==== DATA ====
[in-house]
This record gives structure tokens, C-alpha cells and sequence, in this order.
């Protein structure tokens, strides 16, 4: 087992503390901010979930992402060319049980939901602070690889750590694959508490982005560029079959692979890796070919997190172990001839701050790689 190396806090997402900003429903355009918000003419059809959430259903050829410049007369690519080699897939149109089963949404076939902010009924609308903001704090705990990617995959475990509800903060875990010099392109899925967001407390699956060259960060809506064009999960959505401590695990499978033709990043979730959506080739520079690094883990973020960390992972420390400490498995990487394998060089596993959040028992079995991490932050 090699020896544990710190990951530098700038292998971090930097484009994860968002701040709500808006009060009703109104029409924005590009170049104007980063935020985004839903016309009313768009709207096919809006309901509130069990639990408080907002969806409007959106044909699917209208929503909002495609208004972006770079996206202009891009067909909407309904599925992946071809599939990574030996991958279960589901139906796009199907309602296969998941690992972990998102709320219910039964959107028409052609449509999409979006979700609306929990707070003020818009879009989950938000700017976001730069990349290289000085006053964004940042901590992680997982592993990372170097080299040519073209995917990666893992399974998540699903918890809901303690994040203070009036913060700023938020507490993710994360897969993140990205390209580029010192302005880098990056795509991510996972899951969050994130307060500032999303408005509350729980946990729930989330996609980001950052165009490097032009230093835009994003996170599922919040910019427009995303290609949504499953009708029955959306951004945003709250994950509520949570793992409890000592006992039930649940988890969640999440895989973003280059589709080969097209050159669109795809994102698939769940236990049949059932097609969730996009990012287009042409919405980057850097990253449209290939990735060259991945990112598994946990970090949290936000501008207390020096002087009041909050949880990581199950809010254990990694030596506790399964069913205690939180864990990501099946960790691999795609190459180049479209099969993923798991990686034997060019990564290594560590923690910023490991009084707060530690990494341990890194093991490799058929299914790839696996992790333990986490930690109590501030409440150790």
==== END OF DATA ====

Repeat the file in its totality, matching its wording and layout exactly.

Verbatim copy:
[in-house]
This record gives structure tokens, C-alpha cells and sequence, in this order.
């Protein structure tokens, strides 16, 4: 087992503390901010979930992402060319049980939901602070690889750590694959508490982005560029079959692979890796070919997190172990001839701050790689 190396806090997402900003429903355009918000003419059809959430259903050829410049007369690519080699897939149109089963949404076939902010009924609308903001704090705990990617995959475990509800903060875990010099392109899925967001407390699956060259960060809506064009999960959505401590695990499978033709990043979730959506080739520079690094883990973020960390992972420390400490498995990487394998060089596993959040028992079995991490932050 090699020896544990710190990951530098700038292998971090930097484009994860968002701040709500808006009060009703109104029409924005590009170049104007980063935020985004839903016309009313768009709207096919809006309901509130069990639990408080907002969806409007959106044909699917209208929503909002495609208004972006770079996206202009891009067909909407309904599925992946071809599939990574030996991958279960589901139906796009199907309602296969998941690992972990998102709320219910039964959107028409052609449509999409979006979700609306929990707070003020818009879009989950938000700017976001730069990349290289000085006053964004940042901590992680997982592993990372170097080299040519073209995917990666893992399974998540699903918890809901303690994040203070009036913060700023938020507490993710994360897969993140990205390209580029010192302005880098990056795509991510996972899951969050994130307060500032999303408005509350729980946990729930989330996609980001950052165009490097032009230093835009994003996170599922919040910019427009995303290609949504499953009708029955959306951004945003709250994950509520949570793992409890000592006992039930649940988890969640999440895989973003280059589709080969097209050159669109795809994102698939769940236990049949059932097609969730996009990012287009042409919405980057850097990253449209290939990735060259991945990112598994946990970090949290936000501008207390020096002087009041909050949880990581199950809010254990990694030596506790399964069913205690939180864990990501099946960790691999795609190459180049479209099969993923798991990686034997060019990564290594560590923690910023490991009084707060530690990494341990890194093991490799058929299914790839696996992790333990986490930690109590501030409440150790």